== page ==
TVs & Home Theaters forum

Question

a/b selector switch in reverse?

by houseman9 / June 19, 2012 10:47 PM PDT

This may sound stupid, but I need to use my rear channel surround speakers as my "b" speakers as well. I would like to use the multiple outputs on the speaker selector (add on box) for the "input" and the "input" on the speaker selector box as an output (since there is one line in on the box). This would be so I could alternate between surround and the "b" usage on my receiver. Has anyone tried this? Are there any guards against using one this way. I have not purchased the selector box and would appreciate any advice on one less than $100. I have seen them on amazon from 35-85.

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Clarification Request
why don't you post the products you are looking at?
by Pepe7 / June 20, 2012 3:51 AM PDT

n/t

All Answers

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Answer
No model number
by mjd420nova / June 20, 2012 5:02 AM PDT

I will hazard a guess that the receiver/amp is a surround unit with front and rear outputs. labeled A and B. The surround output is directed to the B speakers for the effect and reverts to A and B when surround sound is not enabled. If this isn't the case, the surround function is by another source, then some switch would be best but care needs to be taken not to affect the impedance of the speakers and the contact surface area of the switch you use. I've seen more than a few that got overloaded and burned the speakers too.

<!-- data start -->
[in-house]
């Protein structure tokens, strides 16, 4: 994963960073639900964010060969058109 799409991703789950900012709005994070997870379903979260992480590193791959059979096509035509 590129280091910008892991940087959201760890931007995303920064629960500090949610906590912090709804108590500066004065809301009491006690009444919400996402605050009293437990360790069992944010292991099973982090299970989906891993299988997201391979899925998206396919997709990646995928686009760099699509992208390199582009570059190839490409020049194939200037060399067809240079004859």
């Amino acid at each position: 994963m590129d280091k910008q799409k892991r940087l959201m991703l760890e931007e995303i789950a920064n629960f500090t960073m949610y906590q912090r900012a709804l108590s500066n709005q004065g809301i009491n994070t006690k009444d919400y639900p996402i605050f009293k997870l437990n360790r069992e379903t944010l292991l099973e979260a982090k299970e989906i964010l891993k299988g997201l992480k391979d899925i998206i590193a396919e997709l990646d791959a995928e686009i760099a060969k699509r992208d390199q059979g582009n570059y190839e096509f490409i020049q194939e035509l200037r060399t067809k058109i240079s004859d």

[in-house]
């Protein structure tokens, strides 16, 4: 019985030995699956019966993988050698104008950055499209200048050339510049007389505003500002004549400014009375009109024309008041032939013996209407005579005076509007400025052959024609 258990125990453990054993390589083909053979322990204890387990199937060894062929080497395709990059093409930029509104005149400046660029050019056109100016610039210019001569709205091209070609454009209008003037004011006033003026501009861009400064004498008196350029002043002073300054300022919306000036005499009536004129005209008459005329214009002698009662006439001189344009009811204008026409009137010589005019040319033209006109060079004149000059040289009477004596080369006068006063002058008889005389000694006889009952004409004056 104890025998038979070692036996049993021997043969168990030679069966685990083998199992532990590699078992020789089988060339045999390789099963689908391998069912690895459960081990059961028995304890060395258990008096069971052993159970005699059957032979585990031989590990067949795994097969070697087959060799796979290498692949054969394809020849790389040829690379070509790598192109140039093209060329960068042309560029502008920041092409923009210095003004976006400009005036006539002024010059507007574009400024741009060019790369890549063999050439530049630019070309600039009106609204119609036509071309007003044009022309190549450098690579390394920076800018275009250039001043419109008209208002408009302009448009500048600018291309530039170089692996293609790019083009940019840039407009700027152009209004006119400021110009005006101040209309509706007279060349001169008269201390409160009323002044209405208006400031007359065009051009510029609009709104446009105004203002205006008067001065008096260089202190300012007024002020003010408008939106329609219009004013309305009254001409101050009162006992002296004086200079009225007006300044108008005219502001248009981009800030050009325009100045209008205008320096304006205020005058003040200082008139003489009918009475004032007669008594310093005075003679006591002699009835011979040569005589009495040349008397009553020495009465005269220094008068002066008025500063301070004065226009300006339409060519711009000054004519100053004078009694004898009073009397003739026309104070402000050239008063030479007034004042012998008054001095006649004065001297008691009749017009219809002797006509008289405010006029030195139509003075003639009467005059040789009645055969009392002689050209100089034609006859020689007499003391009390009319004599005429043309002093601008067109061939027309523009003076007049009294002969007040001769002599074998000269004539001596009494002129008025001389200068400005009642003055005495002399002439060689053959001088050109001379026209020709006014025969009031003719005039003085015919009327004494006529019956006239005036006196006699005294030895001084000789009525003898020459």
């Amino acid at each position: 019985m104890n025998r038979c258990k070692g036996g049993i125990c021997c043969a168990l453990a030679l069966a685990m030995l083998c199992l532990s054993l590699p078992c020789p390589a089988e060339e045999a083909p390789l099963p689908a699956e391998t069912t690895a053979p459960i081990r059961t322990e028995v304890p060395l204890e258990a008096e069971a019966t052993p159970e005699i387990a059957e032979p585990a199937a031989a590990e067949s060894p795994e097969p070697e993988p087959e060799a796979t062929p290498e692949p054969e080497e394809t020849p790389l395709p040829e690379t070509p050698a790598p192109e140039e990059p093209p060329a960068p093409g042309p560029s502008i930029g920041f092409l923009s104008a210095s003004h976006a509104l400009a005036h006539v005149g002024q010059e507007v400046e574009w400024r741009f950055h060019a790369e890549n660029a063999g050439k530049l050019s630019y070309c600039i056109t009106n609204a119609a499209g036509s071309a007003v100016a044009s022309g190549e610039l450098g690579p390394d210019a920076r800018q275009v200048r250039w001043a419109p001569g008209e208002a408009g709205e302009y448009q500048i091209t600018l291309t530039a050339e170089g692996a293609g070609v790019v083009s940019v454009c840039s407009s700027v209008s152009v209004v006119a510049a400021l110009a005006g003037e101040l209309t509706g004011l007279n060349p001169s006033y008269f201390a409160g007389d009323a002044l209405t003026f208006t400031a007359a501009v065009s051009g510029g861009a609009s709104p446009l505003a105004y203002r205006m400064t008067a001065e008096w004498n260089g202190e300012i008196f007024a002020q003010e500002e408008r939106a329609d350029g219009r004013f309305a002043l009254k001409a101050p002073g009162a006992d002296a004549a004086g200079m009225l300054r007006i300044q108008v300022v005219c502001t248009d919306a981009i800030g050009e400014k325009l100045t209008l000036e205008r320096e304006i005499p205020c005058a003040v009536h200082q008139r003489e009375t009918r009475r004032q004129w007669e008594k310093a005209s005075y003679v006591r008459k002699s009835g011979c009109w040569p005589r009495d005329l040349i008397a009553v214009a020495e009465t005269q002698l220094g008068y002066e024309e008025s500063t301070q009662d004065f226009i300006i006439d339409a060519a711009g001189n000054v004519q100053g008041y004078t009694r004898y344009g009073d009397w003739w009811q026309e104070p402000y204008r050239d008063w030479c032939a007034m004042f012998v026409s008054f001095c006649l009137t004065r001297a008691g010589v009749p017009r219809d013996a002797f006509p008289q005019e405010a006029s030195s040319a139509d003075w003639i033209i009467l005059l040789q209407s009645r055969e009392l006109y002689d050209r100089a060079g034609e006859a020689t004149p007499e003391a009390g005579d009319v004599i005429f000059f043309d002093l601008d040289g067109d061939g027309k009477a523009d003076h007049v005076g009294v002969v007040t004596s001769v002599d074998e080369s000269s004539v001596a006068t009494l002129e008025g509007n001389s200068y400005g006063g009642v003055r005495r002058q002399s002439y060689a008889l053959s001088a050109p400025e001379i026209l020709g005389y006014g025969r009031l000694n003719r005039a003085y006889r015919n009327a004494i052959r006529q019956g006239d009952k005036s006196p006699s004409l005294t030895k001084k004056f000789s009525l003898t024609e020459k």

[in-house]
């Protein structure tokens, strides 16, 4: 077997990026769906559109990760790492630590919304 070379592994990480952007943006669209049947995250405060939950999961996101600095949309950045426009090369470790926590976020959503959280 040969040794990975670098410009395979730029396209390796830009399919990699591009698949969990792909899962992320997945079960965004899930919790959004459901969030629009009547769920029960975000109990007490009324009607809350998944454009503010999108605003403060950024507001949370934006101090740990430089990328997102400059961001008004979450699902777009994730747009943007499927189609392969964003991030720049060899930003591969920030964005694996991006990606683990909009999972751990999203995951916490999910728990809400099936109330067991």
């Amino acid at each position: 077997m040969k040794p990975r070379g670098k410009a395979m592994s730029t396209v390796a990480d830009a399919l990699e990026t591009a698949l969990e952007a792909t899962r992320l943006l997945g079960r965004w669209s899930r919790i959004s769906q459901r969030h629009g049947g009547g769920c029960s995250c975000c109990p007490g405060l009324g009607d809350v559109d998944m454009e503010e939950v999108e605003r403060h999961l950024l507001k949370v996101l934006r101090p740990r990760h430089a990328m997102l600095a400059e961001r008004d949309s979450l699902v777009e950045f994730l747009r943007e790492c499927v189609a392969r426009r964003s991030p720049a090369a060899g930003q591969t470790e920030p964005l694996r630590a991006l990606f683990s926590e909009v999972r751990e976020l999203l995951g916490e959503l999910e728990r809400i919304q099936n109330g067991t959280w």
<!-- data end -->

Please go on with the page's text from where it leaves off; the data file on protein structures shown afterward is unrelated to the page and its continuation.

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Good point. Let's try some math.
by R. Proffitt Forum moderator / June 20, 2012 5:26 AM PDT
In reply to: No model number

Let's say those speakers are 200 Watts. And 8 ohms (this is just so we can do the math.)

I get 25 Amperes. This means that switch should be about the size of a 20 or so Ampere switch you see in your average AC Mains panel.

No average switch will do for this work!

And we didn't cover make before break or break before make as well as advising never to switch this when the Amplifier is on!
Bob

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Answer
Personally I probably just buy another receiver instead.
by ahtoi / June 20, 2012 1:22 PM PDT

Which would be lot more versatile then try using the surround connections. I just bought a Denon (5.1) for $139. So just keep alert. You could pick one up on the cheap. Good luck.

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Answer
I guess I should have been more specific.
by houseman9 / June 27, 2012 2:07 AM PDT

The receiver is a Yamaha rv-1105 with outputs for rear surround and "b" speakers separately. I intended to use the "effect off" (no surround) with a + b speaker selection (front and rear) with music only. I wanted to use my surrounds when I play movies. Since the 12 gauge wire to the rear speakers is a long run, I just wanted a simple way to switch between cd's, mp3's, and watching movies. Thanks for all of your posts.

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